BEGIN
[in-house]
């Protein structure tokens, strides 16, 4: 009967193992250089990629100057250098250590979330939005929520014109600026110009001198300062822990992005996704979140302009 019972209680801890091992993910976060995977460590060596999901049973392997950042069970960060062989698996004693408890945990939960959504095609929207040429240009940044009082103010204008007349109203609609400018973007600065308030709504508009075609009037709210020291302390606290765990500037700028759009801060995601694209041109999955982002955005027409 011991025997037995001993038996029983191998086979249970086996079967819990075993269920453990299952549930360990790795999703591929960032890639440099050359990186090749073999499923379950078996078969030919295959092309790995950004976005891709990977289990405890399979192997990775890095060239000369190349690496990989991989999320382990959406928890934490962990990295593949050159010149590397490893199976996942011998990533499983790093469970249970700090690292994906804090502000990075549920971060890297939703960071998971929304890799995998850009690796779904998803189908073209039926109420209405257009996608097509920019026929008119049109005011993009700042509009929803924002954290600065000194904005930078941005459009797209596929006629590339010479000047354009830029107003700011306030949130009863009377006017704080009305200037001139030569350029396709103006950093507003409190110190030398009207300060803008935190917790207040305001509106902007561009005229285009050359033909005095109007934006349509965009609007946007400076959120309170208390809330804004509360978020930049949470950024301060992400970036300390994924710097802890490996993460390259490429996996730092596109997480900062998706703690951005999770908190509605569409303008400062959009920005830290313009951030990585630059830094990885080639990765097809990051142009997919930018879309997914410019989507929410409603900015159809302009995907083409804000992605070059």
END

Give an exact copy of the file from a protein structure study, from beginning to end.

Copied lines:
[in-house]
């Protein structure tokens, strides 16, 4: 009967193992250089990629100057250098250590979330939005929520014109600026110009001198300062822990992005996704979140302009 019972209680801890091992993910976060995977460590060596999901049973392997950042069970960060062989698996004693408890945990939960959504095609929207040429240009940044009082103010204008007349109203609609400018973007600065308030709504508009075609009037709210020291302390606290765990500037700028759009801060995601694209041109999955982002955005027409 011991025997037995001993038996029983191998086979249970086996079967819990075993269920453990299952549930360990790795999703591929960032890639440099050359990186090749073999499923379950078996078969030919295959092309790995950004976005891709990977289990405890399979192997990775890095060239000369190349690496990989991989999320382990959406928890934490962990990295593949050159010149590397490893199976996942011998990533499983790093469970249970700090690292994906804090502000990075549920971060890297939703960071998971929304890799995998850009690796779904998803189908073209039926109420209405257009996608097509920019026929008119049109005011993009700042509009929803924002954290600065000194904005930078941005459009797209596929006629590339010479000047354009830029107003700011306030949130009863009377006017704080009305200037001139030569350029396709103006950093507003409190110190030398009207300060803008935190917790207040305001509106902007561009005229285009050359033909005095109007934006349509965009609007946007400076959120309170208390809330804004509360978020930049949470950024301060992400970036300390994924710097802890490996993460390259490429996996730092596109997480900062998706703690951005999770908190509605569409303008400062959009920005830290313009951030990585630059830094990885080639990765097809990051142009997919930018879309997914410019989507929410409603900015159809302009995907083409804000992605070059």